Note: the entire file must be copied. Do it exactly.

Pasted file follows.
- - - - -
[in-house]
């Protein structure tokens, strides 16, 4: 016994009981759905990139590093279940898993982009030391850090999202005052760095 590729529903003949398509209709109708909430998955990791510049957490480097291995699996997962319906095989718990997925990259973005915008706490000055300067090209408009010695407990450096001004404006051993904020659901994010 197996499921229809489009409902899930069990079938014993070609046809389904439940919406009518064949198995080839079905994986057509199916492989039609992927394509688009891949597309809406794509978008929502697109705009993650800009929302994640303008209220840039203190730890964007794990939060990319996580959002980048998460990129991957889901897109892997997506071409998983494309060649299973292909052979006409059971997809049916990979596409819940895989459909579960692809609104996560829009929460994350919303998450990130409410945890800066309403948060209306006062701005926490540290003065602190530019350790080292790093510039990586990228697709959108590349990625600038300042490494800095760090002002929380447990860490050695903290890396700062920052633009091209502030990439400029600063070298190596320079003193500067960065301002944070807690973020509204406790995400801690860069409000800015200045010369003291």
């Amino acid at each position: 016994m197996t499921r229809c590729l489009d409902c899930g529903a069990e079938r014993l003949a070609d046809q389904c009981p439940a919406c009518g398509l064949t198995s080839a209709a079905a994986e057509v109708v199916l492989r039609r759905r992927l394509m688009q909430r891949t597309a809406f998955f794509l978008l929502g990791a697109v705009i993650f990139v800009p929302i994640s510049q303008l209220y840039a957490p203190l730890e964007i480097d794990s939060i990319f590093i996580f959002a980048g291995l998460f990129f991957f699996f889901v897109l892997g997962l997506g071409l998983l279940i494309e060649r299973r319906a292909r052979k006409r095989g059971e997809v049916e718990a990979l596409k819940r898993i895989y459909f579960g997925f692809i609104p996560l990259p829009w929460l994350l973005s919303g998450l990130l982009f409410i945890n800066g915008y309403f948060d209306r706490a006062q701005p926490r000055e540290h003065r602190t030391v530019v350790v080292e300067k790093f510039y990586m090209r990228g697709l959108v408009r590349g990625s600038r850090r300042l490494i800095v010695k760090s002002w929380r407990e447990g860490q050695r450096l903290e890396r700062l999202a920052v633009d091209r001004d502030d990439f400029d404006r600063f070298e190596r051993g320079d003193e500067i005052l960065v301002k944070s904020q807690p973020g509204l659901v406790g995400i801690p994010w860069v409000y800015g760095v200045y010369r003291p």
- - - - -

[in-house]
């Protein structure tokens, strides 16, 4: 016994009981759905990139590093279940898993982009030391850090999202005052760095 590729529903003949398509209709109708909430998955990791510049957490480097291995699996997962319906095989718990997925990259973005915008706490000055300067090209408009010695407990450096001004404006051993904020659901994010 197996499921229809489009409902899930069990079938014993070609046809389904439940919406009518064949198995080839079905994986057509199916492989039609992927394509688009891949597309809406794509978008929502697109705009993650800009929302994640303008209220840039203190730890964007794990939060990319996580959002980048998460990129991957889901897109892997997506071409998983494309060649299973292909052979006409059971997809049916990979596409819940895989459909579960692809609104996560829009929460994350919303998450990130409410945890800066309403948060209306006062701005926490540290003065602190530019350790080292790093510039990586990228697709959108590349990625600038300042490494800095760090002002929380447990860490050695903290890396700062920052633009091209502030990439400029600063070298190596320079003193500067960065301002944070807690973020509204406790995400801690860069409000800015200045010369003291």
């Amino acid at each position: 016994m197996t499921r229809c590729l489009d409902c899930g529903a069990e079938r014993l003949a070609d046809q389904c009981p439940a919406c009518g398509l064949t198995s080839a209709a079905a994986e057509v109708v199916l492989r039609r759905r992927l394509m688009q909430r891949t597309a809406f998955f794509l978008l929502g990791a697109v705009i993650f990139v800009p929302i994640s510049q303008l209220y840039a957490p203190l730890e964007i480097d794990s939060i990319f590093i996580f959002a980048g291995l998460f990129f991957f699996f889901v897109l892997g997962l997506g071409l998983l279940i494309e060649r299973r319906a292909r052979k006409r095989g059971e997809v049916e718990a990979l596409k819940r898993i895989y459909f579960g997925f692809i609104p996560l990259p829009w929460l994350l973005s919303g998450l990130l982009f409410i945890n800066g915008y309403f948060d209306r706490a006062q701005p926490r000055e540290h003065r602190t030391v530019v350790v080292e300067k790093f510039y990586m090209r990228g697709l959108v408009r590349g990625s600038r850090r300042l490494i800095v010695k760090s002002w929380r407990e447990g860490q050695r450096l903290e890396r700062l999202a920052v633009d091209r001004d502030d990439f400029d404006r600063f070298e190596r051993g320079d003193e500067i005052l960065v301002k944070s904020q807690p973020g509204l659901v406790g995400i801690p994010w860069v409000y800015g760095v200045y010369r003291p």